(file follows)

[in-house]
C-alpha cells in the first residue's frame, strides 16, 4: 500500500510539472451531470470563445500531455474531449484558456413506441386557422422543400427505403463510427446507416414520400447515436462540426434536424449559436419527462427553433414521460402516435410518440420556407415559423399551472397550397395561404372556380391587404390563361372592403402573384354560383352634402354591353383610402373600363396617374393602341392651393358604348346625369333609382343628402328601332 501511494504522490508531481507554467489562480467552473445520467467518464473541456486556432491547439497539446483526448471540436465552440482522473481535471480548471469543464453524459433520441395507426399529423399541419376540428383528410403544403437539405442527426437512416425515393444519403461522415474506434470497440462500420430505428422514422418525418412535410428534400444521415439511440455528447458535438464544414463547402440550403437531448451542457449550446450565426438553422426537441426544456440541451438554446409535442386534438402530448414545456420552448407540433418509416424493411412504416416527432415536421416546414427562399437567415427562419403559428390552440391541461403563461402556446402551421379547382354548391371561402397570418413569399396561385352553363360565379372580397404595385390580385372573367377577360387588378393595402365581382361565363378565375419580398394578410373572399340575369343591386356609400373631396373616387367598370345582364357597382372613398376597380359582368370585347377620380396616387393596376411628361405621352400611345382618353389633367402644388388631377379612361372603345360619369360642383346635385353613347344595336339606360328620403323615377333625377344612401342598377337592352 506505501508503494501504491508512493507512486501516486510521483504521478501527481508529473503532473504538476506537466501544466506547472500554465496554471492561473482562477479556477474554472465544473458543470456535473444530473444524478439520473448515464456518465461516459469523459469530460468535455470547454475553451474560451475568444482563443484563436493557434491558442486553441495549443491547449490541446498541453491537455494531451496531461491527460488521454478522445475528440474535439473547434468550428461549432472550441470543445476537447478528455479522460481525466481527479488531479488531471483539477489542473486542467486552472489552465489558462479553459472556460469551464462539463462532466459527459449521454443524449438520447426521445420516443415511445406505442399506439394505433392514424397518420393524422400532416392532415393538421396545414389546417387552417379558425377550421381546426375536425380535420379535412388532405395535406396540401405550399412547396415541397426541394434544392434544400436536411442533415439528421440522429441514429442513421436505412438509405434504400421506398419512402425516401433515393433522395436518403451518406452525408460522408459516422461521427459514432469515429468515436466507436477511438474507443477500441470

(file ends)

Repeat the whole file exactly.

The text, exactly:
[in-house]
C-alpha cells in the first residue's frame, strides 16, 4: 500500500510539472451531470470563445500531455474531449484558456413506441386557422422543400427505403463510427446507416414520400447515436462540426434536424449559436419527462427553433414521460402516435410518440420556407415559423399551472397550397395561404372556380391587404390563361372592403402573384354560383352634402354591353383610402373600363396617374393602341392651393358604348346625369333609382343628402328601332 501511494504522490508531481507554467489562480467552473445520467467518464473541456486556432491547439497539446483526448471540436465552440482522473481535471480548471469543464453524459433520441395507426399529423399541419376540428383528410403544403437539405442527426437512416425515393444519403461522415474506434470497440462500420430505428422514422418525418412535410428534400444521415439511440455528447458535438464544414463547402440550403437531448451542457449550446450565426438553422426537441426544456440541451438554446409535442386534438402530448414545456420552448407540433418509416424493411412504416416527432415536421416546414427562399437567415427562419403559428390552440391541461403563461402556446402551421379547382354548391371561402397570418413569399396561385352553363360565379372580397404595385390580385372573367377577360387588378393595402365581382361565363378565375419580398394578410373572399340575369343591386356609400373631396373616387367598370345582364357597382372613398376597380359582368370585347377620380396616387393596376411628361405621352400611345382618353389633367402644388388631377379612361372603345360619369360642383346635385353613347344595336339606360328620403323615377333625377344612401342598377337592352 506505501508503494501504491508512493507512486501516486510521483504521478501527481508529473503532473504538476506537466501544466506547472500554465496554471492561473482562477479556477474554472465544473458543470456535473444530473444524478439520473448515464456518465461516459469523459469530460468535455470547454475553451474560451475568444482563443484563436493557434491558442486553441495549443491547449490541446498541453491537455494531451496531461491527460488521454478522445475528440474535439473547434468550428461549432472550441470543445476537447478528455479522460481525466481527479488531479488531471483539477489542473486542467486552472489552465489558462479553459472556460469551464462539463462532466459527459449521454443524449438520447426521445420516443415511445406505442399506439394505433392514424397518420393524422400532416392532415393538421396545414389546417387552417379558425377550421381546426375536425380535420379535412388532405395535406396540401405550399412547396415541397426541394434544392434544400436536411442533415439528421440522429441514429442513421436505412438509405434504400421506398419512402425516401433515393433522395436518403451518406452525408460522408459516422461521427459514432469515429468515436466507436477511438474507443477500441470